Partial models of features, projected into 3D, constructed from nearby views of a teddy-bear. Taken from [Rothganger et al. 2004].

Next, given a number of camera views of the object (24 in the paper), the method constructs a 3D model for the object, containing the 3D spatial position and orientation of each feature. Because the number of views of the object is large, typically each feature is present in several adjacent views. The center points of such matching features correspond, and detected features are aligned along the dominant gradient direction, so the points at (1, 0) in the local coordinate system of the feature parallelogram also correspond, as do the points (0, 1) in the parallelogram's local coordinates. Thus for every pair of matching features in nearby views, three point pair correspondences are known. Given at least two matching features, a multi-view affine structure from motion algorithm (see [Tomasi and Kanade 1992]) can be used to construct an estimate of points positions (up to an arbitrary affine transformation). The paper of Rothganger et al. therefore selects two adjacent views, uses a RANSAC-like method to select two corresponding pairs of features, and adds new features to the partial model built by RANSAC so long as they are under an error term. Thus for any given pair of adjacent views, the algorithm creates a partial model of all features visible in both views.

Final merged model of features for the teddy bear, after Euclidean upgrade. For recognition, this model is matched against a photograph of the scene using RANSAC. Taken from [Rothganger et al. 2004].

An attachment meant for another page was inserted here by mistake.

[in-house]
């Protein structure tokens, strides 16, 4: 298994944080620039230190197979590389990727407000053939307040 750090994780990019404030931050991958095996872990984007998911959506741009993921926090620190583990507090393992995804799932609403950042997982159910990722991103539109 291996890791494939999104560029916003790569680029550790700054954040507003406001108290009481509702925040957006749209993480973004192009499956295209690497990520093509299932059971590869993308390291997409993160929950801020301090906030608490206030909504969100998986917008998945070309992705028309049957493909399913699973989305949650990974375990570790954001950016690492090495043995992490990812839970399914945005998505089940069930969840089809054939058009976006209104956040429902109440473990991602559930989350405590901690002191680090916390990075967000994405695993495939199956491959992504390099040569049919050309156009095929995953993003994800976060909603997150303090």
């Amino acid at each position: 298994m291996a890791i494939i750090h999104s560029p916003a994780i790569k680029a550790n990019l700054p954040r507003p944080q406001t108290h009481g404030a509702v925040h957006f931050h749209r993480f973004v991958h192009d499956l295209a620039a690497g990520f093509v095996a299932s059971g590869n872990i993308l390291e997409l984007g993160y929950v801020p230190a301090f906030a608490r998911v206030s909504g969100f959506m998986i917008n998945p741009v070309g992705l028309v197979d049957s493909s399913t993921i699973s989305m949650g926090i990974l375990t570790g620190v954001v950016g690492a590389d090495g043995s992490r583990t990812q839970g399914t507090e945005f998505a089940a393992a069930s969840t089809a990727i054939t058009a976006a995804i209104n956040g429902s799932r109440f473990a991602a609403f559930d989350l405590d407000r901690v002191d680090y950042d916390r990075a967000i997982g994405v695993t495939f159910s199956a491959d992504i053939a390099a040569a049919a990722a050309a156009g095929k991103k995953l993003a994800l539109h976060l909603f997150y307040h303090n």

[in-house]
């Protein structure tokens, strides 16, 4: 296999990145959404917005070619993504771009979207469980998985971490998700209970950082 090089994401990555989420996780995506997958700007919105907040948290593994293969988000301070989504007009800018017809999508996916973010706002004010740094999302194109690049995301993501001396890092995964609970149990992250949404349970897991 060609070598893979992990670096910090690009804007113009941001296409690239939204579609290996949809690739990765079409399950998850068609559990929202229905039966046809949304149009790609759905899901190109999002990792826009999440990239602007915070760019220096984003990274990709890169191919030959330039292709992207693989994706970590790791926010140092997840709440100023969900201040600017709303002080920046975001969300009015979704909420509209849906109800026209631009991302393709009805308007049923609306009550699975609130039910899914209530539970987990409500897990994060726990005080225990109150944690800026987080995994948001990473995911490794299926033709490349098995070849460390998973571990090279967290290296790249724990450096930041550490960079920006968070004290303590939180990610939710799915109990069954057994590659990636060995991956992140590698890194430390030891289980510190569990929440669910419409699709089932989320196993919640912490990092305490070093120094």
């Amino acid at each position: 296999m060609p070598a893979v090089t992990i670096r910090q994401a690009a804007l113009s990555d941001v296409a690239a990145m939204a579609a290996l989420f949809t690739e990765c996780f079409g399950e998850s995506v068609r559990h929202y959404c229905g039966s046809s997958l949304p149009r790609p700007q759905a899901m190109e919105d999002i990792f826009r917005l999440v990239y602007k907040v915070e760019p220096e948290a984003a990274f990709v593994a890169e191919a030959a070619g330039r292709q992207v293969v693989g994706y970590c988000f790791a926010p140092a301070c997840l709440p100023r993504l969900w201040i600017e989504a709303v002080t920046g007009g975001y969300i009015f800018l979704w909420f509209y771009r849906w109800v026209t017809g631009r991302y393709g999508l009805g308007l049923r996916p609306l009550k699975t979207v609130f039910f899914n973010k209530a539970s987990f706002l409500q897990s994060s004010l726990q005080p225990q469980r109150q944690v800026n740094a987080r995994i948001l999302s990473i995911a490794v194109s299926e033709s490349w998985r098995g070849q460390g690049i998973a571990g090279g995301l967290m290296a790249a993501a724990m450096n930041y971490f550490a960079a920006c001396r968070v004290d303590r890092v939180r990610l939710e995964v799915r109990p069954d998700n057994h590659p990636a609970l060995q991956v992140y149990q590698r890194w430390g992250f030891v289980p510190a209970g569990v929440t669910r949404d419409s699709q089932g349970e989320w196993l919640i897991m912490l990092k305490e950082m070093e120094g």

To produce a unified model, the paper takes the largest partial model, and incrementally aligns all smaller partial models to it. Global minimization is used to reduce the error, then a Euclidean upgrade is used to change the model's feature positions from 3D coordinates unique up to affine transformation to 3D coordinates that are unique up to Euclidean motion. At the end of this step, one has a model of the target object, consisting of features projected into a common 3D space.

To recognize an object in an arbitrary input image, the paper detects features, and then uses RANSAC to find the affine projection matrix which best fits the unified object model to the 2D scene. If this RANSAC approach has sufficiently low error, then on success, the algorithm both recognizes the object and gives the object's pose in terms of an affine projection. Under the assumed conditions, the method typically achieves recognition rates of around 95%.


  • Murase, H. and S. K. Nayar: 1995, Visual Learning and Recognition of 3-D Objects from Appearance. International Journal of Computer Vision 14, 5–24. [1]
  • Selinger, A. and R. Nelson: 1999, A Perceptual Grouping Hierarchy for Appearance-Based 3D Object Recognition. Computer Vision and Image Understanding 76(1), 83–92. [2]
  • Rothganger, F; S. Lazebnik, C. Schmid, and J. Ponce: 2004. 3D Object Modeling and Recognition Using Local Affine-Invariant Image Descriptors and Multi-View Spatial Constraints, ICCV. [3]
  • Lowe, D.: 2004, Distinctive image features from scale-invariant keypoints. International Journal of Computer Vision. In press. [4]
  • Tomasi, C. and T. Kanade: 1992, Shape and Motion from Image Streams: a Factorization Method. International Journal of Computer Vision 9(2), 137–154. [5]

See also[edit]